Washington: Around 2.5 million people became newly infected with HIV last year, taking the total to 34.2 million people globally living with the deadly virus, a new United Nations report has said.
With almost 1.7 million people dying of AIDS-related illnesses in 2011, more than 8 million people received antiretroviral therapy during the year, up from 6.6 million people in 2010, an increase of more than 20 per cent.
The report by the Joint United Nations Programme on HIV/AIDS (UNAIDS), `Together We Will End AIDS`, said this has put the international community on track to reach the goal of 15 million people receiving HIV treatment by 2015, as set out by the 2011 Political Declaration on HIV and AIDS unanimously adopted by UN Member States.
The report also said that about 3,30,000 children were newly infected with HIV in 2011, almost half the number in 2003, when the number of children acquiring HIV infection peaked at 5,70,000 and 24 per cent lower than the number of children newly infected in 2009 (the baseline year for the Global Plan).
New infections among children have declined dramatically for the second year in a row, it said, adding that of the estimated 1.5 million pregnant women living with HIV in low- and middle-income countries in 2011, 57 per cent received effective antiretroviral drugs to prevent transmission of HIV to their children, up from 48 per cent in 2010.
The UNAIDS said more lives are being saved through antiretroviral therapy as it has added 14 million life-years in low and middle income countries globally since 1995, with more than 9 million of these in sub-Saharan Africa alone.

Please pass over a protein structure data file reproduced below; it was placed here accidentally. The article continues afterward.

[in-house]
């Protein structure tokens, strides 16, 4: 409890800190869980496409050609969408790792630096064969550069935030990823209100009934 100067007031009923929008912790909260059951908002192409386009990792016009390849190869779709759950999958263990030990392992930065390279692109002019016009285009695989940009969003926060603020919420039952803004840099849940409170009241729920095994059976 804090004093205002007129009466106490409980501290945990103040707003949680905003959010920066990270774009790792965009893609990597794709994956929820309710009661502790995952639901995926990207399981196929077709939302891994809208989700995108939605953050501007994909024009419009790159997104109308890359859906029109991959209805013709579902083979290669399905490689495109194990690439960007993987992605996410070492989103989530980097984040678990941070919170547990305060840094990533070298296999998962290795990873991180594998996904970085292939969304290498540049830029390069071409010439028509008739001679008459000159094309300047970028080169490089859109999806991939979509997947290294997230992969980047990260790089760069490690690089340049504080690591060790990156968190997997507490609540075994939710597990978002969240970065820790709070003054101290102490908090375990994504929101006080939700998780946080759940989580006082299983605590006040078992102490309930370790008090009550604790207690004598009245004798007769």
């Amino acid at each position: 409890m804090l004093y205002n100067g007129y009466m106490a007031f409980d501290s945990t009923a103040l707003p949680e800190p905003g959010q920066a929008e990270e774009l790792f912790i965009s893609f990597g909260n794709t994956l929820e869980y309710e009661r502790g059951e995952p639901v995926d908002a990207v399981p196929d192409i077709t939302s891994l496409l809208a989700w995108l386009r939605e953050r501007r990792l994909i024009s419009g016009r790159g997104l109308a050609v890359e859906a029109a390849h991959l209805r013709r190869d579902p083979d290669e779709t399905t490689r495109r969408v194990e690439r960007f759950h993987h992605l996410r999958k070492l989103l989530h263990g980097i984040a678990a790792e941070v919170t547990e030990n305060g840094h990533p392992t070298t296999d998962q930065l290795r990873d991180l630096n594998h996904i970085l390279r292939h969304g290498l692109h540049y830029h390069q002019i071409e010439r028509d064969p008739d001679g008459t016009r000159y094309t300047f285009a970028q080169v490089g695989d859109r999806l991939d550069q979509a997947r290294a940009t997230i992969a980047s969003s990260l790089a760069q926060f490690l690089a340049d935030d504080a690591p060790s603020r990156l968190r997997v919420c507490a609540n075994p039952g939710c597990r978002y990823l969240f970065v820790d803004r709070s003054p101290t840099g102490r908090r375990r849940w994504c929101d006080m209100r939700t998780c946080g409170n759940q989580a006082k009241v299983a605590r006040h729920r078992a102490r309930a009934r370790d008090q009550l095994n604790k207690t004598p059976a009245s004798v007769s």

The estimated number of cumulative life-years added in sub-Saharan Africa more than quadrupled between 2008 and 2011, the UNAIDS report said.
The UNAIDS pointed out that as international funding flattens, domestic funding for HIV has exceeded international investments.
Low and middle income countries invested USD 8.6 billion for the response in 2011, an increase of 11 percent over 2010. International funding has remained flat at 2008 levels (USD 8.2 billion).
The report also pointed out a USD 7.2 billion funding gap, which it says the world must address by 2015 to treat everyone in need and to offer effective prevention interventions more widely.
"This is an era of global solidarity and mutual accountability," Michel Sidibe, executive director of UNAIDS, said.
The report said more than 80 countries increase their domestic investments for AIDS by over 50 per cent between 2006 and 2011.
Domestic public spending in Sub-Saharan Africa for example, (not including South Africa) increased by 97 per cent over the last five years. South Africa already spends more than 80 per cent from domestic sources and has quadrupled its domestic investments between 2006 and 2011.
"Countries most affected by the epidemic are taking ownership and demonstrating leadership in responding to HIV. However, it is not enough for international assistance to remain stable -- it has to increase if we are to meet the 2015 goals," Sidibe said.
While China has pledged to fill the resource gap with its own money, the Government of India plans to contribute at least 90 per cent of the funding for Phase IV of its National AIDS Control Programme, the report said.